North by North-west

"Nothing to worry about sir,” he said. “I’m calling from the Metropolitan Police."

Having quickly dismissed the idea that a glass of whiskey and Twitter had got the better of me last night, I guessed what it might be about  as I had applied for for the airspace over Westminster, one day this month, for one of our national broadcasters and invariably, Special Branch will call-up to make sure I’m not more of a suspicious character than I’ve proved to be already.

On this occasion, the police officer told me he has a bit of a problem with my application. This was a consequence of it falling on the same day as the State opening of Parliament and the inconvenient fact that Her Majesty, the Queen, would be arriving at the very moment I had planned to, hauling a banner between the bridges for a new TV production.

I quite understand,’ I said. “I’m happy to authorise the next day,” he replied. “Unfortunately that won’t work for the producer,” I added, and we parted company the best of friends, or at least quite close.

London, as you might expect, is a very sensitive area and I’m the only person who does my particular job with a twin-engine aircraft over the City. Heathrow and the police have lost their early suspicion that I might suddenly be radicalised on the route in from Alexandra Palace to Westminster or Wembley and so they pretty much let me get on with what I have to do uninterrupted, while keeping a firm radar eye on me.

Meanwhile, today, I had hoped to finish-off of one of the three technology and futurist-related presentations I have coming-up over the next two weeks but spent the day mostly on the phone, organising a Trades Union-driven,  Labour Party air-power campaign on the 8th of June around the north-east and North-west of the country.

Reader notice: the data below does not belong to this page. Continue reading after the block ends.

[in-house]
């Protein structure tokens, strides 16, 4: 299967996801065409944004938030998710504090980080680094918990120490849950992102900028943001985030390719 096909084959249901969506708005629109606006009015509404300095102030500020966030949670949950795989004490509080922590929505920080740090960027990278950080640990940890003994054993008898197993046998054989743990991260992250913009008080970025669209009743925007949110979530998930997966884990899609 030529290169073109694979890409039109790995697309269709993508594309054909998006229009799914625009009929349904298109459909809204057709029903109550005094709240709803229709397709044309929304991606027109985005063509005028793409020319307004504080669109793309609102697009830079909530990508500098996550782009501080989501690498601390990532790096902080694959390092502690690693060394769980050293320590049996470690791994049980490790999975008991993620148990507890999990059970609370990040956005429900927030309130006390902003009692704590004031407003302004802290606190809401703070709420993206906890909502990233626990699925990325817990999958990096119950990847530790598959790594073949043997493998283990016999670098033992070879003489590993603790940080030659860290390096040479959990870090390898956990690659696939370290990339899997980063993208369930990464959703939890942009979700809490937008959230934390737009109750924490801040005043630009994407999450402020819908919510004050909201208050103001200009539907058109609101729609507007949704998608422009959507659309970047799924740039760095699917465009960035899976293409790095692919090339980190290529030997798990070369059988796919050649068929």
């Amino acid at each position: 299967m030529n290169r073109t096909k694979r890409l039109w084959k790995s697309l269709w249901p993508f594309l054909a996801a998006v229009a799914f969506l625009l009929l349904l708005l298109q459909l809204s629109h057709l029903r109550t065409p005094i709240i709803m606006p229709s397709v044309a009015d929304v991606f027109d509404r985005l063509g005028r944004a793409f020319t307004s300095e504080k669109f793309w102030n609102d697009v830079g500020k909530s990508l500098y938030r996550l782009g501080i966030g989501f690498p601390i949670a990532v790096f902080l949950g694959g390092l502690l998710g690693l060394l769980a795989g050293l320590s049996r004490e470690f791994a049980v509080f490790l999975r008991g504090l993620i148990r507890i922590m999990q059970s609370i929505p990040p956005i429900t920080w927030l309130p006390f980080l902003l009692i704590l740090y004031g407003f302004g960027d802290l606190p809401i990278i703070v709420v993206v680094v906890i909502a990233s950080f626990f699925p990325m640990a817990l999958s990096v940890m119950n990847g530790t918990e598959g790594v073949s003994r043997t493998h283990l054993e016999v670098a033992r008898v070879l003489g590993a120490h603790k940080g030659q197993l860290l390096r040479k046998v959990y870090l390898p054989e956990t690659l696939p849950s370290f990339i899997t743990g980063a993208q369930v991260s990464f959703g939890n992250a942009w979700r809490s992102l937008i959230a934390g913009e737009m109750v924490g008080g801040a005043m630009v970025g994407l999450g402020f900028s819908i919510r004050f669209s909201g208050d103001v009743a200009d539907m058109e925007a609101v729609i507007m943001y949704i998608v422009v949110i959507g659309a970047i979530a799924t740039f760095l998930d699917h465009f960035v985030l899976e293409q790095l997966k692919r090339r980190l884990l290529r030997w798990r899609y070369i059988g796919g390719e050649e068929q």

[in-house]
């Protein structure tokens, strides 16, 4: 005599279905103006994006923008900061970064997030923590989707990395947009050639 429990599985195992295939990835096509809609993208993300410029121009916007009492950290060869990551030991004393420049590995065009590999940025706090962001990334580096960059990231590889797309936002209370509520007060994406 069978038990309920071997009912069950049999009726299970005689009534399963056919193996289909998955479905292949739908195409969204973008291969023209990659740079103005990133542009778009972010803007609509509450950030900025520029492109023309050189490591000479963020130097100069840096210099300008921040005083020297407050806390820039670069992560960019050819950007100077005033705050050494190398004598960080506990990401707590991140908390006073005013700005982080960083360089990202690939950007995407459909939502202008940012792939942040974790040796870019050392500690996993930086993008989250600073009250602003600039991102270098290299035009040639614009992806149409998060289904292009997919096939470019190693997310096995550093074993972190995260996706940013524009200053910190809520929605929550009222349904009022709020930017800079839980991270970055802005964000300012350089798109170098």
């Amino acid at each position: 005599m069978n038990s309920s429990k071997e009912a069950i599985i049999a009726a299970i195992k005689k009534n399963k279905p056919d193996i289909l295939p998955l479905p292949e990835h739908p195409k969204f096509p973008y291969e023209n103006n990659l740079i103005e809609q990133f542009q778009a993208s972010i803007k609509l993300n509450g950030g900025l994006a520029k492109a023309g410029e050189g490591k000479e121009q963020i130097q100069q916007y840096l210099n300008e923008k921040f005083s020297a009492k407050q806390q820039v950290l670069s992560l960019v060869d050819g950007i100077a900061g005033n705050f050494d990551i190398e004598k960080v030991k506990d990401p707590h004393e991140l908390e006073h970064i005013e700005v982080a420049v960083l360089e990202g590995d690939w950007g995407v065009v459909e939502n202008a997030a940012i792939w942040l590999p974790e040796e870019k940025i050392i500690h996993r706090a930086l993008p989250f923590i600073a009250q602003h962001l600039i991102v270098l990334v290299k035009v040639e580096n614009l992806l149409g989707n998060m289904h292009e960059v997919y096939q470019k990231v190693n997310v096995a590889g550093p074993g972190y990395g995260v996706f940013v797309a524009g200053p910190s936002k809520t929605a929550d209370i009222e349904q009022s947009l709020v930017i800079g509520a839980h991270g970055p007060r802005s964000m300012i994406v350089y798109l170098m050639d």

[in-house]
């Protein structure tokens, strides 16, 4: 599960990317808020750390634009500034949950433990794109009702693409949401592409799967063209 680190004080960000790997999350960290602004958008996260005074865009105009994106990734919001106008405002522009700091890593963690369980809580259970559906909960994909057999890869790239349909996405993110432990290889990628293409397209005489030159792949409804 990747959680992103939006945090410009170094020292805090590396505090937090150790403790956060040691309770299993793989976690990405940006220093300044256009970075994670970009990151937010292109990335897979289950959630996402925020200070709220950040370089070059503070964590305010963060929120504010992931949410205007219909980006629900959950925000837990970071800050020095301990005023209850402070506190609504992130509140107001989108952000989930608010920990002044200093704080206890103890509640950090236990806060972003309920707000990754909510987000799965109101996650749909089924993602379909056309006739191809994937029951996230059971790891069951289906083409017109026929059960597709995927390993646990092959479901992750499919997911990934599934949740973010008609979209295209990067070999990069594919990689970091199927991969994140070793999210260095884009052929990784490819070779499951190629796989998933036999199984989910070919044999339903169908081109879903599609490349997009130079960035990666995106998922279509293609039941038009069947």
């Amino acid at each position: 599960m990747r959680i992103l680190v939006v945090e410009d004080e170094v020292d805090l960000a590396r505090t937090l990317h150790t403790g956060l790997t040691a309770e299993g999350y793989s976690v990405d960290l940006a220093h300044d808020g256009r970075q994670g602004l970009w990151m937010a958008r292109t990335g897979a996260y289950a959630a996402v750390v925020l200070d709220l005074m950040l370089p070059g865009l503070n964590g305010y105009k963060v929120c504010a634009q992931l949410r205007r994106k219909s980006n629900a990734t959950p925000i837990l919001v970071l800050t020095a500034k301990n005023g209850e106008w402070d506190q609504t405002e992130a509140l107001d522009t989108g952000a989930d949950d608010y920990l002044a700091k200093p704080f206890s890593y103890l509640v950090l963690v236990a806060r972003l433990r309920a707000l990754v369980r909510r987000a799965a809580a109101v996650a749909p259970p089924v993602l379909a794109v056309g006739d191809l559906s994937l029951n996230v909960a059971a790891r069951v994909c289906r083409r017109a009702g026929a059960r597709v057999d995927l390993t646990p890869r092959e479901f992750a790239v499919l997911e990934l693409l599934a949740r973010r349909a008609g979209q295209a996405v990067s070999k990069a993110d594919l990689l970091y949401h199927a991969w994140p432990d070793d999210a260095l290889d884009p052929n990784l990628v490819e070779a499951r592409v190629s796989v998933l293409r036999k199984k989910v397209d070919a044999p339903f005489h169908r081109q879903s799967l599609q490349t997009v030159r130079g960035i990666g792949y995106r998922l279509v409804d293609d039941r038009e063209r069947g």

Once again at an election and much like the referendum last June, when I sat over Westminster for two days, Labour appears very much more organised in the third dimension than the Conservatives. And so once again, as a Conservative voter, I find myself flying the flag for Labour at yet another General Election. There’s a certain irony there.

Chess is one of my great passions. I was inspired by Bobby Fischer's epic game with Boris Spassky in Reykjavik and was once lucky enough to have dinner with Gary Kasparov and a mutual friend in London in 2001. Today, I fell across a great article about Chess and Cuba, entitled "The Ghost of Capablanca."  It's a fascinating read and with my wife presently decorating a small house in Havana, I'm rather caught by the atmosphere of it all.


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